Mitigating IoT and IIoT security risks


Friday, 10 June, 2022

Mitigating IoT and IIoT security risks

The digital industrial revolution in the wake of the COVID-19 pandemic has sparked intense growth for the Internet of Things (IoT) and Industrial Internet of Things (IIoT) markets. However, these game-changing technologies come with security risks that must be addressed for organisations to reap the full benefits. As organisations increasingly rely on IoT and IIoT to manage critical business systems, finding the right security approach is essential.

The IoT market is projected to grow from US$478 billion in 2022 to US$2,465 billion by 2029, while the global smart factory market driven by IIoT is anticipated to reach US$214 billion by 2026. IoT is anticipated to grow to 75 billion connected devices by 2025. Meanwhile, the emergence of IIoT could add US$14 trillion to the global economy by 2030.

Ilan Rubin, CEO of Fortinet distributor Wavelink, said these types of technologies are not without risk, due in many instances to the speed of deployment.

“The increasing prevalence of IoT and IIoT will help organisations to work smarter; however, these technologies come with inherent risks because they are often deployed faster than they can be secured. This puts organisations in danger of cyber threats such as device hijacking, data breaches or siphoning, device theft, spoofing and denial of service attacks. These types of attacks have severe operational, financial, safety and reputational outcomes for organisations.

“This is especially concerning because organisations are trusting technology to gather sensitive data, connect virtual and physical environments, manage production workflows and predictive maintenance including safety aspects, and dynamically interact with each other. When trusting technology to this extent, it is critical to ensure organisations have the right policies in place to mitigate risks and reduce the impact of a cyber breach,” he said.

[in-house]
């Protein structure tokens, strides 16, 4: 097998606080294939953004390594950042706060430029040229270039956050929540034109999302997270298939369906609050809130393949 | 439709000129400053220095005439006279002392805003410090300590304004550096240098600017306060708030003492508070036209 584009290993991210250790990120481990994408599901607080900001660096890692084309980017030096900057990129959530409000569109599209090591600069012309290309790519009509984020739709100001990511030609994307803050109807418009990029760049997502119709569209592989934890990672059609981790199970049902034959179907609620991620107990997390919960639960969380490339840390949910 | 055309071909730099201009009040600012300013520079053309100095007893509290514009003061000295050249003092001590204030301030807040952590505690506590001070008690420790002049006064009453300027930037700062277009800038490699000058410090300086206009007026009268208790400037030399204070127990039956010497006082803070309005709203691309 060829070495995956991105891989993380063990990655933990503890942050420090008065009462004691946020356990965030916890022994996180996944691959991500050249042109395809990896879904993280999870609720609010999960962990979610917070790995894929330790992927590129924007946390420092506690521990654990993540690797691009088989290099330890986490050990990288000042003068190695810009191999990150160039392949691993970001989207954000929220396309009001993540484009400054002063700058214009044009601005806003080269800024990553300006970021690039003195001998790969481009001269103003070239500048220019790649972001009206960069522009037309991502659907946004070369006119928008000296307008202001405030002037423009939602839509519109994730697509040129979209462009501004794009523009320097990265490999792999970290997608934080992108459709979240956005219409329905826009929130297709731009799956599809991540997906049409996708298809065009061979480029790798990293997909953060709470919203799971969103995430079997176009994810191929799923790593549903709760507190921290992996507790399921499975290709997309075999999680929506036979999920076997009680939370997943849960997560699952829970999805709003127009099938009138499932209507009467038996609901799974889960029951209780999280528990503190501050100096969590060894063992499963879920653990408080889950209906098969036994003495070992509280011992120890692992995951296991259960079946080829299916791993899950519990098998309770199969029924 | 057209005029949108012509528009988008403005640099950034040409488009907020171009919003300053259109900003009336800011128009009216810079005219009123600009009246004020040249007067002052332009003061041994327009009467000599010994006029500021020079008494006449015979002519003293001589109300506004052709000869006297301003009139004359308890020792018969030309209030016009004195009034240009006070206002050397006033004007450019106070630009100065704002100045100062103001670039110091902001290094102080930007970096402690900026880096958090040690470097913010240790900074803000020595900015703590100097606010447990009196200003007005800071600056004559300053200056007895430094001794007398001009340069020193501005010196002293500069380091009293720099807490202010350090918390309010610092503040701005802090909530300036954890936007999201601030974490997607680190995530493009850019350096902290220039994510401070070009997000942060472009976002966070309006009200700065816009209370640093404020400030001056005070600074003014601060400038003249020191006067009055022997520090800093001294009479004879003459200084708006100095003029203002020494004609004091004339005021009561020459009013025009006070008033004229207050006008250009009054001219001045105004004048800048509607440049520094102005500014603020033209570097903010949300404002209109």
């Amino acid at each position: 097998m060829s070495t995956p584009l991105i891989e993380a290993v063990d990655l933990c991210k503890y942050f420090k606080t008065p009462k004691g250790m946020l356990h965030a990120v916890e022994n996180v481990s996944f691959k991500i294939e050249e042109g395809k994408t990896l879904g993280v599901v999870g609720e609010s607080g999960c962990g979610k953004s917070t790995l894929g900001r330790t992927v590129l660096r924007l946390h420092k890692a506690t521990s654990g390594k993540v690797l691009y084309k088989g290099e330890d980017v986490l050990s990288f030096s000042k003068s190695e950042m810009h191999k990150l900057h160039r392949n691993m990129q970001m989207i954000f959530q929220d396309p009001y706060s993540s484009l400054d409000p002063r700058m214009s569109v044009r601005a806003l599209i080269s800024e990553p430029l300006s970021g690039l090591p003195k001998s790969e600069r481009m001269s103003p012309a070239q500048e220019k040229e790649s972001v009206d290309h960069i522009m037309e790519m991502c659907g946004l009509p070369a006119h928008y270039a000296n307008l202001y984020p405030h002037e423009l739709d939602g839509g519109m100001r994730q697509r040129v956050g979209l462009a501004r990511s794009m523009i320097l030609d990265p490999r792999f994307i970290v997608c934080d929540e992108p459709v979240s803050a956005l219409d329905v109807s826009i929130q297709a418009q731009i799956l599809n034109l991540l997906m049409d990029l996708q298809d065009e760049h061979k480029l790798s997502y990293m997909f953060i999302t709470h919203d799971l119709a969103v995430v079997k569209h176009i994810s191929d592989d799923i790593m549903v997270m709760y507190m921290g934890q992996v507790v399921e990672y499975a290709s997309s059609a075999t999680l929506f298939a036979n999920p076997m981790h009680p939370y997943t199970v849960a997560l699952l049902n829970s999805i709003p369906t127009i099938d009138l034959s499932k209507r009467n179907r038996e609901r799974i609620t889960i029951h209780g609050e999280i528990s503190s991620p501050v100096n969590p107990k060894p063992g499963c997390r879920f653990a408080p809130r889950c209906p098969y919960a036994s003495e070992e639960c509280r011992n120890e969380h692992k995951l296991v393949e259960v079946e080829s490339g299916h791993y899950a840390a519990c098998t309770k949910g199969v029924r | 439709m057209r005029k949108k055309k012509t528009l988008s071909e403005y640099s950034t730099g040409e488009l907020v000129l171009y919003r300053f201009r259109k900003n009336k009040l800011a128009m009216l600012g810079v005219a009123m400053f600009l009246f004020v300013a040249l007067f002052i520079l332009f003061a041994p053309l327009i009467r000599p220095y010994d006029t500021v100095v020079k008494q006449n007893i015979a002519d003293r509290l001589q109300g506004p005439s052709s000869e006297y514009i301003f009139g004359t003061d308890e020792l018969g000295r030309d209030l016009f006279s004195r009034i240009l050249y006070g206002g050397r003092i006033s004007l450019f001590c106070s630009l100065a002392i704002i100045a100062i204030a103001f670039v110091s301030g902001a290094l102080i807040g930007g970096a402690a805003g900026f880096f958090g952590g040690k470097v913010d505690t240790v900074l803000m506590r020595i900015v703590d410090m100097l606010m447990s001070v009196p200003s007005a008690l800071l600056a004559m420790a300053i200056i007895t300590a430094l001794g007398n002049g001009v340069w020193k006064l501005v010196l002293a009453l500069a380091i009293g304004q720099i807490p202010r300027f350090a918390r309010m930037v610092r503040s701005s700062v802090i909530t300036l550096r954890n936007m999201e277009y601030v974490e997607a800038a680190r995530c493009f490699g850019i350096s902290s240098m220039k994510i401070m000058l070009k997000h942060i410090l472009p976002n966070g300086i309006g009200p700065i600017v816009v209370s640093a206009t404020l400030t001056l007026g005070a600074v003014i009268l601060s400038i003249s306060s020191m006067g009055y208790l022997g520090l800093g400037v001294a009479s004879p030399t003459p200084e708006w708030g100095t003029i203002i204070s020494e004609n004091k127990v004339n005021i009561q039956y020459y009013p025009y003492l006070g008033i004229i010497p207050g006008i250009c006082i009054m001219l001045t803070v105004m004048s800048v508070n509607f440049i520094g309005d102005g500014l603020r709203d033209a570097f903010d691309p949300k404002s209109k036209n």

A key issue is that IoT and IIoT devices were not designed to be secure, with many having passwords hard-coded into their firmware, making it difficult for security to be patched or updated. Even if security is installed on a device, in most cases it can be circumvented by exploiting a wide range of known vulnerabilities. When IoT or IIoT devices are compromised, IT teams may find it difficult to detect an event before it impacts systems and data.

There are five ways to mitigate IoT and IIoT security risks. As part of this approach, it is important to consider the IoT/IIoT environment holistically and not as separate components or devices.

  1. Segment the production environment so that all IIoT and wireless devices sit outside of the supervisory control and data acquisition (SCADA) or industrial control system (ICS) network. In many cases, micro-segmentation is required to only permit authorised communications between devices.
  2. Control network access by consistently monitoring what is connecting to the network and verifying each device’s security posture before it can be connected.
  3. Demand seamless visibility across all networks and devices the business uses for security monitoring and management. This should be centralised so that all devices, networks, risks, traffic and policies can be viewed and managed across both the production and IT environments in real time.
  4. Use an intrusion protection system (IPS) to help detect attacks and provide virtual patching of IoT and IIoT devices. At the same time, deploy active protection solutions and deception technology to counter unknown threats.
  5. Use automatic secure remote access through zero trust so that everyone on the network is verified and applications remain secure no matter where authorised users are located.

“When adopting security solutions, it’s important to ensure they can automatically scale with business needs. This includes adapting to network changes, anticipating and proactively managing threats, and providing threat intelligence in real time.

“A new generation of security tools is achieving this through delivering better visibility of the network environment while automatically responding to compromised devices or suspicious activity. These tools directly meet operational and regulatory needs by providing centralised management and a unified context-aware security policy that delivers granular control and visibility across all devices and networks. In this way, both current and emerging IoT and IIoT security solutions can ensure the integrity and protection of assets in the automated organisation, futureproofing it against emerging cyber threats,” Rubin said.

Image credit: © Traitov

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